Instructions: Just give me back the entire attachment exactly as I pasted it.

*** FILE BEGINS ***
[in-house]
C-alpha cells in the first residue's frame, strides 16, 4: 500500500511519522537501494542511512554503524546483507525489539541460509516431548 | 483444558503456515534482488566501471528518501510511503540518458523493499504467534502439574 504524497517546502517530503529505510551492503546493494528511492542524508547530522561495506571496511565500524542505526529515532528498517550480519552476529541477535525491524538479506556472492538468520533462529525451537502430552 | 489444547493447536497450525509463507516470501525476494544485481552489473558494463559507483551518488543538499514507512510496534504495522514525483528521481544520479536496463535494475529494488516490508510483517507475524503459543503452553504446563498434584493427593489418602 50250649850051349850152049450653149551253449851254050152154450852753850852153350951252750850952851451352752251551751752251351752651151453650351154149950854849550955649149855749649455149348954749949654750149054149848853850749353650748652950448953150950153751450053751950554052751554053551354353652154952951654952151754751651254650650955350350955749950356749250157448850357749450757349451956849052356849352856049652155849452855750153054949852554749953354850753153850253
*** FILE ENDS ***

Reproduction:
[in-house]
C-alpha cells in the first residue's frame, strides 16, 4: 500500500511519522537501494542511512554503524546483507525489539541460509516431548 | 483444558503456515534482488566501471528518501510511503540518458523493499504467534502439574 504524497517546502517530503529505510551492503546493494528511492542524508547530522561495506571496511565500524542505526529515532528498517550480519552476529541477535525491524538479506556472492538468520533462529525451537502430552 | 489444547493447536497450525509463507516470501525476494544485481552489473558494463559507483551518488543538499514507512510496534504495522514525483528521481544520479536496463535494475529494488516490508510483517507475524503459543503452553504446563498434584493427593489418602 50250649850051349850152049450653149551253449851254050152154450852753850852153350951252750850952851451352752251551751752251351752651151453650351154149950854849550955649149855749649455149348954749949654750149054149848853850749353650748652950448953150950153751450053751950554052751554053551354353652154952951654952151754751651254650650955350350955749950356749250157448850357749450757349451956849052356849352856049652155849452855750153054949852554749953354850753153850253